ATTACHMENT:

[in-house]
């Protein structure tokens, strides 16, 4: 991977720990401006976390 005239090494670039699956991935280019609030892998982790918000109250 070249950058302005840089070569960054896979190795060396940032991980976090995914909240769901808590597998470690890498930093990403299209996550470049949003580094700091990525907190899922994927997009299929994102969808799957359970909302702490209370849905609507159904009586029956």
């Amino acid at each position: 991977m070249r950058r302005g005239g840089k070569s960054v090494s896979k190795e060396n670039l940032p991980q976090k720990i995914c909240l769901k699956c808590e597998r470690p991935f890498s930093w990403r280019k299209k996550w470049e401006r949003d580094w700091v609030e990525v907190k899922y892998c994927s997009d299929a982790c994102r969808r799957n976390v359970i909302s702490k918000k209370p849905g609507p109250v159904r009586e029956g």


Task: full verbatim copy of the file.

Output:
[in-house]
């Protein structure tokens, strides 16, 4: 991977720990401006976390 005239090494670039699956991935280019609030892998982790918000109250 070249950058302005840089070569960054896979190795060396940032991980976090995914909240769901808590597998470690890498930093990403299209996550470049949003580094700091990525907190899922994927997009299929994102969808799957359970909302702490209370849905609507159904009586029956």
């Amino acid at each position: 991977m070249r950058r302005g005239g840089k070569s960054v090494s896979k190795e060396n670039l940032p991980q976090k720990i995914c909240l769901k699956c808590e597998r470690p991935f890498s930093w990403r280019k299209k996550w470049e401006r949003d580094w700091v609030e990525v907190k899922y892998c994927s997009d299929a982790c994102r969808r799957n976390v359970i909302s702490k918000k209370p849905g609507p109250v159904r009586e029956g």